"I decided that we would go out and look for our missing squad; but, before we could leave, it showed up. So, I decided that, instead, we would go to look for a LT and his radio man who were missing also, which was no surprise because radios never worked very well over there. Luckily, we didn't have to go very far before we found them.

"When we came back across the MLR, we had to walk across a kind of a foot bridge. There were some tanks just across the river with a general in command. He thought they were going to have to go and rescue our patrol.

"The general shook my hand and apologized to those of us who already had our orders to go home. He said it would never happen again, that anyone with only a few days to go would not go out on patrol again.

"We caught a ride on those tanks back to the rear. The tanks took us to a place on the Imjin where it was set up for us and we were to take off our clothes and throw them in some trucks because clean clothes were coming soon. We were given soap so we took baths in the Imjin River. The trucks with the clothes were late coming and we had to sit around in the nude for the rest of the day, even while eating the food they gave us.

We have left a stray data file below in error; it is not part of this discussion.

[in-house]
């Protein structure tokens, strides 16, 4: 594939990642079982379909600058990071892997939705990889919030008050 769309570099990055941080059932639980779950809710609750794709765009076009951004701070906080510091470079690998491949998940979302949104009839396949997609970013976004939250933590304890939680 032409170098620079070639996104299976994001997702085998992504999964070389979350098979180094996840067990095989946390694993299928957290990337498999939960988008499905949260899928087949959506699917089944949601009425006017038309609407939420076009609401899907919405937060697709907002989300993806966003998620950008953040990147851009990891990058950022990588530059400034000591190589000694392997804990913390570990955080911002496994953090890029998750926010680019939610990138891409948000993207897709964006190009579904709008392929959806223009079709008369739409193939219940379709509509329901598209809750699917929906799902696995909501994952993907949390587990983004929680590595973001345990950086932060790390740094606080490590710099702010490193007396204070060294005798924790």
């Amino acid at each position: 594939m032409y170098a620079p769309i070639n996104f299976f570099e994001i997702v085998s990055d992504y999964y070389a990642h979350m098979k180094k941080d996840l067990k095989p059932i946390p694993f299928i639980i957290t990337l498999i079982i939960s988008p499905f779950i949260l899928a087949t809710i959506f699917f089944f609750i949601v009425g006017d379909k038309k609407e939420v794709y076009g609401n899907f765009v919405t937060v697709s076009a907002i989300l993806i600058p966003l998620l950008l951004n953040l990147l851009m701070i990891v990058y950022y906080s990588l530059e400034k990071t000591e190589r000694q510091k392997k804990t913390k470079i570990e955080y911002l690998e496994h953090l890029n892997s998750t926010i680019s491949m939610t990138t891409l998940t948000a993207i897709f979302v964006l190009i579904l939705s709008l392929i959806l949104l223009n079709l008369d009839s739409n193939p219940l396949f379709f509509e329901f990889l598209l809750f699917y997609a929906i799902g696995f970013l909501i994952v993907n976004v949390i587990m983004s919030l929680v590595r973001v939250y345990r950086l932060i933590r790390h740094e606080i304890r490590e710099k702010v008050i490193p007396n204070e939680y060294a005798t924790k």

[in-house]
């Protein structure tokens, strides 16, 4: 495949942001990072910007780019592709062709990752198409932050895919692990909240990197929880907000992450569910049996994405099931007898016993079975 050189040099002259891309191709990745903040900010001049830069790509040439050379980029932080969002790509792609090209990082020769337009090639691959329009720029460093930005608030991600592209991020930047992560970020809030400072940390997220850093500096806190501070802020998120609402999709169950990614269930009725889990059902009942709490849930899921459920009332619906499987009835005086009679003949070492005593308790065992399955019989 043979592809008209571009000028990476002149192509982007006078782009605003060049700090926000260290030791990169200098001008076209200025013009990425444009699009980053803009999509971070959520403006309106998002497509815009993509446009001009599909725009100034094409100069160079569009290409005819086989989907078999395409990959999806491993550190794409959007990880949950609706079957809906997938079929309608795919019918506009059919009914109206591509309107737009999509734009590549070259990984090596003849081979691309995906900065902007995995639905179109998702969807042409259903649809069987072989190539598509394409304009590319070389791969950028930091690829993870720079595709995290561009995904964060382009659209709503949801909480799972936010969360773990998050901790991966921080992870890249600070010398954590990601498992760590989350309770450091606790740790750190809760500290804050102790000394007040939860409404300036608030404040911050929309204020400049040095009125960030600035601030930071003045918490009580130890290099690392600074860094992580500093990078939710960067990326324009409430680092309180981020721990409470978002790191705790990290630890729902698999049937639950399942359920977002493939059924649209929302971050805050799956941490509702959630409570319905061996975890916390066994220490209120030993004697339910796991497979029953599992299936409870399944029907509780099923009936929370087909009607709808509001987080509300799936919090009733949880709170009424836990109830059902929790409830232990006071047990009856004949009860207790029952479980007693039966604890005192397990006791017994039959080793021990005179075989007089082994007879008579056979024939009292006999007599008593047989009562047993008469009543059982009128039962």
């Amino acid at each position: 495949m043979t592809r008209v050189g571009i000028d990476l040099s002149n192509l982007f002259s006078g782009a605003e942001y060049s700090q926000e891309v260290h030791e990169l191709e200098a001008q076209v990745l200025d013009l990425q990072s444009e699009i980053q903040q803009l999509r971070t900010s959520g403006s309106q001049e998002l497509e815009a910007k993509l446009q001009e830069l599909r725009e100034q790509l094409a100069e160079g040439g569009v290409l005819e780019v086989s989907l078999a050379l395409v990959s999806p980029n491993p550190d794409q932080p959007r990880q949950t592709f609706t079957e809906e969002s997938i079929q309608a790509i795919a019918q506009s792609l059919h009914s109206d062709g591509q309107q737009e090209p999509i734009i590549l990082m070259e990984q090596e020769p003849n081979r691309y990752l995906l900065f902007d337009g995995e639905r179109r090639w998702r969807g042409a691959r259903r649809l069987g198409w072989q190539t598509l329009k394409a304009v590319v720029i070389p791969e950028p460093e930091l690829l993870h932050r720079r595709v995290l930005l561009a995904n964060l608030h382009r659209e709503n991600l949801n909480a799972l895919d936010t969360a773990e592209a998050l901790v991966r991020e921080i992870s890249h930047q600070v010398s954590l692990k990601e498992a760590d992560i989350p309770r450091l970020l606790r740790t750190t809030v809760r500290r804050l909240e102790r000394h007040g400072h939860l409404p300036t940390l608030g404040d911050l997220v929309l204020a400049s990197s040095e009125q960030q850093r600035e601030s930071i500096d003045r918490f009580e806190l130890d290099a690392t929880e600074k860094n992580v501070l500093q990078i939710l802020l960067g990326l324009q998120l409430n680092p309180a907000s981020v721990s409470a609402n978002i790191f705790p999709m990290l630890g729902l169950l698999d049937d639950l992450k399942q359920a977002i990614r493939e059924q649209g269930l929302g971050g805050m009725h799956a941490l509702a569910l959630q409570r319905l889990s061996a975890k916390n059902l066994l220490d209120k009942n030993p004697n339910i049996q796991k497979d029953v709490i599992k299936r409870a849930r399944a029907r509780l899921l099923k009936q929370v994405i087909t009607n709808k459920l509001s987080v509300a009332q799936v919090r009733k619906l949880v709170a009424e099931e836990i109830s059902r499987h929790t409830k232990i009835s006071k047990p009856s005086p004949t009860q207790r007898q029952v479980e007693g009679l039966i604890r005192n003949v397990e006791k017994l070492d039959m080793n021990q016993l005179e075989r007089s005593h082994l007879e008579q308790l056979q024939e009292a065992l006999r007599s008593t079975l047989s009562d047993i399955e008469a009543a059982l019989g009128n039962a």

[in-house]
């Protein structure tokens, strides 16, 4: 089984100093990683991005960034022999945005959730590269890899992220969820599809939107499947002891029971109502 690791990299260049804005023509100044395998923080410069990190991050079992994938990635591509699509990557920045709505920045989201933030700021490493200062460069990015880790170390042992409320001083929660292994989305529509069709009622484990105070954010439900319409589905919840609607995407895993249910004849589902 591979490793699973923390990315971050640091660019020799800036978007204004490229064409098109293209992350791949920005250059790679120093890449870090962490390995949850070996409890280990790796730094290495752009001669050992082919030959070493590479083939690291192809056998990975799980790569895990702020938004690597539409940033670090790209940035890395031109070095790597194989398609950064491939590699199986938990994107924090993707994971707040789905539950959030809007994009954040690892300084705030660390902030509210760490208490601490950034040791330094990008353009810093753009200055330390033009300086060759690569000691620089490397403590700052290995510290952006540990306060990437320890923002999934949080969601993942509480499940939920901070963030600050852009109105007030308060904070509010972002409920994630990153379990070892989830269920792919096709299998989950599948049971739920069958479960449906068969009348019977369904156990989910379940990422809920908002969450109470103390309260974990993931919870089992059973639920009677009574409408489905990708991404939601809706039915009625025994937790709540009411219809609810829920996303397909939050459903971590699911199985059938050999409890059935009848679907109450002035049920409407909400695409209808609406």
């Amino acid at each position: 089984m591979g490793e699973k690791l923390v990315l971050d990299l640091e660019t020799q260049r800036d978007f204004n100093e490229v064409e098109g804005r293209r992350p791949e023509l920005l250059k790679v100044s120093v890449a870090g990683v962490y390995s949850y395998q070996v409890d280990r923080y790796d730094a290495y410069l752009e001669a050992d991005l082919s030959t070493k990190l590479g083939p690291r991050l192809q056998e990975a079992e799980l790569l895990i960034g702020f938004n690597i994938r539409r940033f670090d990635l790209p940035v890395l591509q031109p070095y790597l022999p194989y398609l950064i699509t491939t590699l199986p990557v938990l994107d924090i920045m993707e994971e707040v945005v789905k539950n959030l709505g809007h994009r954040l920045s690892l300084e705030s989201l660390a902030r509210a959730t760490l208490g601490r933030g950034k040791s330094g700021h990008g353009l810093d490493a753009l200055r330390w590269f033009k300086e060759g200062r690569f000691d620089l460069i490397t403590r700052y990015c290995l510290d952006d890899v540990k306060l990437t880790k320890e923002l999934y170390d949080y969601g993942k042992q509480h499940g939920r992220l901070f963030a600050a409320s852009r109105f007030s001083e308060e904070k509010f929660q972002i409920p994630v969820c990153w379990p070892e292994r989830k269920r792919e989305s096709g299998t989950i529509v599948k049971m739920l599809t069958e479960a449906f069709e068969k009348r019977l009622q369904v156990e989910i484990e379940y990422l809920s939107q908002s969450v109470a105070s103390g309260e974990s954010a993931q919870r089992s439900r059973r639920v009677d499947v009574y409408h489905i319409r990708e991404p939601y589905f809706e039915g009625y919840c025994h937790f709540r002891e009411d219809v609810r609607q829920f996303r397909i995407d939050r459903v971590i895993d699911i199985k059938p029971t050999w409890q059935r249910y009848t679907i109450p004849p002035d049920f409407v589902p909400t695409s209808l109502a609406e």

"Finally, the trucks DID show up and took several of us far enough to be on the first leg of our way home."

Later, Leroy emailed me something that was nearly like this:

"Merv, I have thought about that patrol several times since 1952. The kid I was so worried about on that hill was probable older than I was. I had not yet turned 17 years old. But, you grow up fast in Korea and I had been there longer than he had.

I'm sorry for the misspelling and bad grammar - I never was very good at it and I've been drinking a bit.

I sure would like to hear from someone else who was on that patrol. I'm sure it was an experience which anyone who was there would well remember. Leroy."

Leroy, sometimes it's hard not to have a nip or two when reliving those days around the Imjin.


Leroy said that this photo must have been taken after he returned home because he is wearing his Combat Infantryman Badge.

I was tactful enough not to have asked him how the photo got so crumpled up because he wrote me something like this:

"In the early 60's, I lost everything I owned and had with me in San Diego, including nearly all of my pictures. That was back in my wilder days and another story.